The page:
ONEOK
Originally founded in 1906 as an intrastate natural gas pipeline business in Oklahoma, today ONEOK is one of the nation’s premier energy companies and is included on the Fortune 500 and in Standard and Poor’s 500 Stock Index.

ONEOK is passionate about building a diverse workforce, fostering an inclusive workplace and supporting the diversity efforts in the communities in which its employees live and work. While valuing diversity has been a priority at ONEOK for many years, nearly two years ago ONEOK launched a companywide diversity and integration strategy as one of its key corporate initiatives as envisioned by the Board of Directors and CEO Terry Spencer. Through this effort, membership more than doubled from 222 to 538 employees. 

Crowe & Dunlevy Diversity Committee
The Crowe & Dunlevy Diversity Committee was founded in 2000 by attorneys William H. Hoch and Jimmy K. Goodman. The committee values the strength that women, minority and LGBTQ lawyers add to the fabric of the firm. The Diversity Committee focuses on how to best foster the recruiting, retention and professional development of attorneys, regardless of gender, race or sexual orientation. The committee evaluates how diversity makes Crowe & Dunlevy a better firm and how it may best be used to serve the firm’s existing clients and develop relationships with potential new clients. It also seeks to retain and advance the careers of women and minority lawyers within the firm.

The firm has long supported diversity initiatives at the national and local levels. In 1999, the firm was a founding member of the American Bar Association (ABA) Legal Opportunity Scholarship, created for the purpose of assisting talented young minority students in completing their legal studies. 

The firm has historically been a sponsor of the ABA Spirit of Excellence Awards Luncheon, at which lawyers and others are recognized for their works in creating diversity in the legal profession and advancing justice for minority Americans. Additionally, the firm encourages and supports an attorney who serves annually as a coach for the Ada Lois Sipuel Fisher Chapter of the Black Law Students Association at the OU College of Law’s Frederick Douglass Moot Court Competition team.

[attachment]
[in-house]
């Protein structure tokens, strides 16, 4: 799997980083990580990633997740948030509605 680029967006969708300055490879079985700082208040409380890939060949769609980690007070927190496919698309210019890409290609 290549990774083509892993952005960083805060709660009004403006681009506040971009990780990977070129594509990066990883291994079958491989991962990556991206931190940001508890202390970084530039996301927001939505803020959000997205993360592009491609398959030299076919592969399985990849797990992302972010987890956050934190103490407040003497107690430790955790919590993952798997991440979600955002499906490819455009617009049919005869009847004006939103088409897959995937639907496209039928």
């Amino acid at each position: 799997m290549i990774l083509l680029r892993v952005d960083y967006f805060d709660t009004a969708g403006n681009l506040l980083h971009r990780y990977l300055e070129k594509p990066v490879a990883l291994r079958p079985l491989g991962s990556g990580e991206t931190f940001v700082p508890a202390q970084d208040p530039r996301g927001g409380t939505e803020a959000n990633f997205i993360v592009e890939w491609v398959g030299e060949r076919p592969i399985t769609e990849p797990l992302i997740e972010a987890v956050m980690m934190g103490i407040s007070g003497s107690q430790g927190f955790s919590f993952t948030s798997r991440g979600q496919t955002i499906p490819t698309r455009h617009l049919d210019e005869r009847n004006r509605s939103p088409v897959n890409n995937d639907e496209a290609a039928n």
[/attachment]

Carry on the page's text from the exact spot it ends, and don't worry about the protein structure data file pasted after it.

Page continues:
Oklahoma City Community College- Students Connecting With Mentors for Success Mentoring Program
In order to address the national statistic that over 80 percent of students who attend a community college never graduate, OCCC inaugurated a mentoring initiative. The purpose of the Students Connecting with Mentors for Success program is to improve the academic achievement, retention and graduation rates of its students, with the goal of preparing them to transfer to a four-year university or successfully enter the workforce. 

OCCC is achieving this by providing professionals from the community to serve as mentors and provide one-on-one supportive relationships to its students. Mentors offer advice, insight and guidance to mentees regarding academic and professional pursuits and general life matters. Students must be coachable, cooperative and willing to be held accountable by mentors. Mentors may use their personal contacts to help mentees meet industry professionals, find internships and locate job opportunities.


ABOUT THE AUTHORS

Tiece Dempsey chairs the OBA Diversity Committee. She is a judicial law clerk for Chief Judge Vicki Miles-LaGrange, United States District Court for the Western District of Oklahoma. 

Kimberly K. Hays is a family law attorney who practices in Tulsa and served as the 2015 OBA Women in Law chairperson. She has held many OBA and Tulsa County Bar Association leadership positions, including a term on the OBA Board of Governors. She has a bachelor’s degree from OSU and a law degree from the University of Kansas School of Law.

Originally published in the Oklahoma Bar Journal -- OBJ 87 pg. 2000 (Oct. 15, 2016)